Journal of Management Information Systems

Volume 25 Number 2 2008 pp. 145-169

Does Competition Promote Trust and Trustworthiness in Online Trading?: An Experimental Study

Bolton, Gary, Loebecke, Claudia, and Ockenfels, Axel

ABSTRACT: We investigate whether greater market competition improves or inhibits the ability of feedback systems in Internet markets to deliver trust and trustworthiness to the marketplace. Our investigation is grounded in the theory of signaling from information economics. Using methods from experimental economics, we create a laboratory online market where sellers face a moral hazard. We manipulate the level of market competition and the nature of the social network behind the feedback system and study the affect on trust, trustworthiness, and market efficiency. We find that competition in strangers networks, where market encounters are one-shot and reputation information is communicated through outside parties, improves trust, trustworthiness, and market efficiency. The efficiency advantage that partners networks, where a buyer can maintain a repeated relationship with a seller, have over strangers networks largely vanishes with the introduction of competition. This is because the difference in the pattern of social networking largely disappears. Overall, encouraging competition leads to more effective feedback systems in Internet markets. We discuss implications for trader strategy and Internet market design.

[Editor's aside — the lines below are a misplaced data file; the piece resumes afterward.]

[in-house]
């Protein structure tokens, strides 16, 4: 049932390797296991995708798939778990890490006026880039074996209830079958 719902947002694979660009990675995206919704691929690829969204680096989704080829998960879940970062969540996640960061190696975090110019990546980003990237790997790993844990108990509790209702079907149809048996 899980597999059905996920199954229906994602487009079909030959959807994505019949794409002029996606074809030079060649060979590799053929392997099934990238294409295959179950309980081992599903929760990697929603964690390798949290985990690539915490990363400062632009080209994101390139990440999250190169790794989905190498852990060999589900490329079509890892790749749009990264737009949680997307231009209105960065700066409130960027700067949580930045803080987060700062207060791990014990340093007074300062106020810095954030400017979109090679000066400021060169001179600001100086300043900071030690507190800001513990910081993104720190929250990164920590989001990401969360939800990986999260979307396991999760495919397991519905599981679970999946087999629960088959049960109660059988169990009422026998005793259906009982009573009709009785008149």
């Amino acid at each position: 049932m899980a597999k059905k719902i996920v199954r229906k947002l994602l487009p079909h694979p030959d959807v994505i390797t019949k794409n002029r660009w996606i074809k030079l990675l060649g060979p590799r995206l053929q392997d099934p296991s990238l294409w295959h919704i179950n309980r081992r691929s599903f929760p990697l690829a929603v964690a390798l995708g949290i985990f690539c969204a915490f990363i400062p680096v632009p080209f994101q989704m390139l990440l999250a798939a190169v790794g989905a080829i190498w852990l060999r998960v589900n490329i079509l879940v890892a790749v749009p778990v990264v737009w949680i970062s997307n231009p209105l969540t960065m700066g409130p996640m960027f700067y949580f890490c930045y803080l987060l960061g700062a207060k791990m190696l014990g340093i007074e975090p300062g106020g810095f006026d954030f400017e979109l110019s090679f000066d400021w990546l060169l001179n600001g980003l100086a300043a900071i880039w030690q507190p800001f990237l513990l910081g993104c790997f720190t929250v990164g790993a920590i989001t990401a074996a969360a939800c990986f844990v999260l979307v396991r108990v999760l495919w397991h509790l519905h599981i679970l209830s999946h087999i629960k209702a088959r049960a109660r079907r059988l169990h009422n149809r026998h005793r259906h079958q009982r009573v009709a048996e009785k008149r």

Key words and phrases: competitive markets, experimental economics, feedback systems, information economics, moral hazard, online markets, reputation, signaling theory, social networks, trust